Fujimoto was so enthralled with the idea that he decided to focus on how ARGs could be used in the classroom for his masters thesis, ultimately developing a game focused on the Japanese experience of internment camps during World War II. In Arising from Injustice, students are contacted to investigate why Dr. Alice Sasaki had been found unconscious in her lab. To wake her from her coma, players must access her high-tech Memory History Cognition device and reconstruct her memories as a Japanese American in the 1940s. In ARG parlance, this is known as the rabbit hole – the initial event or clue that pulls players into the game world.
The modular, web-based narrative relays the story of the Japanese Americans with eclectic historical documents and media, including pictures, letters, journals, videos and audio. In classic ARG style, players progress from Pearl Harbor to post-war resettlement by solving puzzles, following clues, and carrying out assignments and sharing their findings on a group discussion board. The game was designed to service a wide range of age groups and was trialed by eighth graders at Tomodachi Gakko, a summer camp whose focus on Japanese American heritage fit well with the game’s theme.
Arising from Injustice embeds clear learning objectives within the narrative. Players evaluate and analyze primary documents to determine the social conditions that precipitated prejudice and discrimination against Japanese Americans. They also hone their media literacy skills by synthesizing their learning in collaborative media projects where they support their research with primary sources. All of these fit with Common Core standards, and post-game surveys indicated that players were not only engaged, but that the intended learning outcomes were achieved.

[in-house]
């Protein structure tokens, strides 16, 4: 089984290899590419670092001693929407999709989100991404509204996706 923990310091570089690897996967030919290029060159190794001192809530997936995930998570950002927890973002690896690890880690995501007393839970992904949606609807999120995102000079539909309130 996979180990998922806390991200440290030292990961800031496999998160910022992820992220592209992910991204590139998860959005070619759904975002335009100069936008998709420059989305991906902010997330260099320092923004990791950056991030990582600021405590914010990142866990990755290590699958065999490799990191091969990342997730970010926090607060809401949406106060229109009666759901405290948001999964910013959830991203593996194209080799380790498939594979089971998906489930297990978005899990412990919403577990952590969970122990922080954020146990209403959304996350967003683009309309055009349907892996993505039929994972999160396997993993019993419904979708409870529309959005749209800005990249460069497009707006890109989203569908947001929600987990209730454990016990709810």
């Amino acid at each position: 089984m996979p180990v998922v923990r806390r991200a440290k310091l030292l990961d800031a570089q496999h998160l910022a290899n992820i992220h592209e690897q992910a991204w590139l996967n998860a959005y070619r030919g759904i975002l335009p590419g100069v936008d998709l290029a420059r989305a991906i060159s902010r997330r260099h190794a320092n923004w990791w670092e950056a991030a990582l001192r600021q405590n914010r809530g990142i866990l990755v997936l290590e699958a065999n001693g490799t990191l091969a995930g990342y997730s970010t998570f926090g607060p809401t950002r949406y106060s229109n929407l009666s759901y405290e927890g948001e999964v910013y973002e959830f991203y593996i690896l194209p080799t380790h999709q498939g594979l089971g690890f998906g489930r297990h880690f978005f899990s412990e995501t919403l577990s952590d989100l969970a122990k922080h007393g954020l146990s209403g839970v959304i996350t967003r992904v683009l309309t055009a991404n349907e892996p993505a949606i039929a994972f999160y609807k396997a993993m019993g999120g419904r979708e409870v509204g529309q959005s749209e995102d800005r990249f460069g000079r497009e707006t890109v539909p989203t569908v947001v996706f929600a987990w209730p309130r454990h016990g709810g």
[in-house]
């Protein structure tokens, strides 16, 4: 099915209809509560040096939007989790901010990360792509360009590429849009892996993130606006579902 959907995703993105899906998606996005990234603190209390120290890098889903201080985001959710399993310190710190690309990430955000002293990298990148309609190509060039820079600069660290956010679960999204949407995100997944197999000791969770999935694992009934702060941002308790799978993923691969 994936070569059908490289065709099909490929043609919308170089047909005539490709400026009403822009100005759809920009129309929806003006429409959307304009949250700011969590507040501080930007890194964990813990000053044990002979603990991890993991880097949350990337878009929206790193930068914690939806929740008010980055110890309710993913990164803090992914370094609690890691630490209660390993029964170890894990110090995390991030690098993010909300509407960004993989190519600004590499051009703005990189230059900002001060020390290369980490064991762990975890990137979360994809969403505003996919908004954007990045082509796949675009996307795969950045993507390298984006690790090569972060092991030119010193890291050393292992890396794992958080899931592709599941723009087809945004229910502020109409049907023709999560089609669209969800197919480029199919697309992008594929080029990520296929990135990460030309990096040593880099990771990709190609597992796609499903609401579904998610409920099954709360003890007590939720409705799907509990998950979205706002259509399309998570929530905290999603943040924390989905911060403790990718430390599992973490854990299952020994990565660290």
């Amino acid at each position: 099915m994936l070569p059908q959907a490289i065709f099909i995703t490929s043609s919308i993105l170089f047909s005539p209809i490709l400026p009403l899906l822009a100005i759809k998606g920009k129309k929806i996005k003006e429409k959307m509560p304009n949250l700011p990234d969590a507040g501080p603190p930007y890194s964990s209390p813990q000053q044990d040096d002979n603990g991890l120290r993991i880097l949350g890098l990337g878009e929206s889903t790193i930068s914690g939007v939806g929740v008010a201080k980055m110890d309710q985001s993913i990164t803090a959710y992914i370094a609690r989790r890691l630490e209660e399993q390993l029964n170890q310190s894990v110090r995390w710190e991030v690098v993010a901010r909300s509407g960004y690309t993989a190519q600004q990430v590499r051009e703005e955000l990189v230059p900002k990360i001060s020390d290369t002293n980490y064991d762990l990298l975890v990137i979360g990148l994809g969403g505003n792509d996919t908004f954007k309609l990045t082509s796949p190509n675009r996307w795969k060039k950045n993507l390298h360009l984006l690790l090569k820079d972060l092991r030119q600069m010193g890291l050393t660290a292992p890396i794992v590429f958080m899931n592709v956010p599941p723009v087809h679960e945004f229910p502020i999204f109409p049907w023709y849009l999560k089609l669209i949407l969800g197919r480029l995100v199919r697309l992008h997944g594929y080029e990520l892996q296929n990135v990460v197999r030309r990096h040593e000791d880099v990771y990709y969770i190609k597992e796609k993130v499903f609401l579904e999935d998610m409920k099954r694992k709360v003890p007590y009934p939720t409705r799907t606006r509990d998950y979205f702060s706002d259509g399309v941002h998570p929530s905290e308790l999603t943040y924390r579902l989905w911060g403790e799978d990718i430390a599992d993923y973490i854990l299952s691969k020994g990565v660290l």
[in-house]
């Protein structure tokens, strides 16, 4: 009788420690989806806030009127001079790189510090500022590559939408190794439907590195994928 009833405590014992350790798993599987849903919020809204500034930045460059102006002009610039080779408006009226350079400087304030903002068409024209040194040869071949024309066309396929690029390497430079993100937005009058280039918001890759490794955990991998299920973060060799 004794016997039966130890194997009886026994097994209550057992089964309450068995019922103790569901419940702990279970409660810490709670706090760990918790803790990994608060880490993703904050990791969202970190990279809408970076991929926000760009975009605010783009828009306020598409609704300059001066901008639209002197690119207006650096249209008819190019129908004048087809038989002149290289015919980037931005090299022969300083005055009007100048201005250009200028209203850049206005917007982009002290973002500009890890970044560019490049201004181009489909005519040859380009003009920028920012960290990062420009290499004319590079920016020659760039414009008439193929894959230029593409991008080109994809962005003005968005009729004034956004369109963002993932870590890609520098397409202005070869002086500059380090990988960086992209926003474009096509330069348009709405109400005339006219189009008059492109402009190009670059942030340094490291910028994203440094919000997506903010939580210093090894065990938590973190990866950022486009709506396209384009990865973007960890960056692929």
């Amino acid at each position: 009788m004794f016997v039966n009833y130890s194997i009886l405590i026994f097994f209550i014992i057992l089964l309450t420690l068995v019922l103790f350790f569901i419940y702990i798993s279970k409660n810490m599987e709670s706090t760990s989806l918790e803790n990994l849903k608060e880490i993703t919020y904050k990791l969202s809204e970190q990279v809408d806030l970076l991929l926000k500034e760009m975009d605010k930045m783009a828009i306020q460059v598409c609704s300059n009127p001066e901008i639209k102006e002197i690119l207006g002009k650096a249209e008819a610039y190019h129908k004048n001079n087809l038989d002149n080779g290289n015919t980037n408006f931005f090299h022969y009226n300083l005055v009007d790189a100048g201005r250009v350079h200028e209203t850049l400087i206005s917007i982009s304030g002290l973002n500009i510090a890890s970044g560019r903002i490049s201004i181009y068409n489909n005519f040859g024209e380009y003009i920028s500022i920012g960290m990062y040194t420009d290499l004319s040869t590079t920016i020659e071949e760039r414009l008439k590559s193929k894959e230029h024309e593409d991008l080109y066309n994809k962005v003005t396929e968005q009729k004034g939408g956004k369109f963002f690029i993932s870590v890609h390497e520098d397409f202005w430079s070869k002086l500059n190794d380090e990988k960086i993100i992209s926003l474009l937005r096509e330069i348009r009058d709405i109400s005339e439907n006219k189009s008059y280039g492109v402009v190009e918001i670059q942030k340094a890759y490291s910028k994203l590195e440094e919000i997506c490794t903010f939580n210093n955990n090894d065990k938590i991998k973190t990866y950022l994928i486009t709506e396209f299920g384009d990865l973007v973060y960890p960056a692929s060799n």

But perhaps the most important lesson learned was one of empathy.
“The game puts players in a situated learning environment where they must interact and empathize with various characters in order to succeed,” said Fujimoto. While playing Arising from Injustice, students experienced the hardships and discriminations suffered by Japanese Americans through the eyes of the victim. One player reported that “you could really put yourself in Alice’s shoes," highlighting the game’s capacity to emotionally connect players to their subject. Dr. Mary Flanagan and Jonathan Belman’s research supports that games can be designed to foster empathy, a quality that not only produces better human beings, but also better learners.
The Anytime, Anywhere World of United Colonies
One fall morning, sixth grade students from the PlayMaker School in Santa Monica were surprised to find a mysterious note labeled “UV got a message” in their lockers. A few students eventually connected it to an ultraviolet bulb that had appeared in their classroom and, when the note was placed under the UV light, a secret set of instructions was revealed.
For the rest of the school year, the United Colonies ARG led players along an elaborate trail of clues that included books with hidden compartments, alien codes, meteors inscribed with cuneiforms, and even a bacon puzzle. Not tied to any one class or subject, but drawing from many, the game added an extracurricular layer that extended beyond the classroom. “The ARG made school an anytime, anywhere experience, a thread running between and within classes and carrying through to home,” said designer Mike Minadeo, the game’s creator.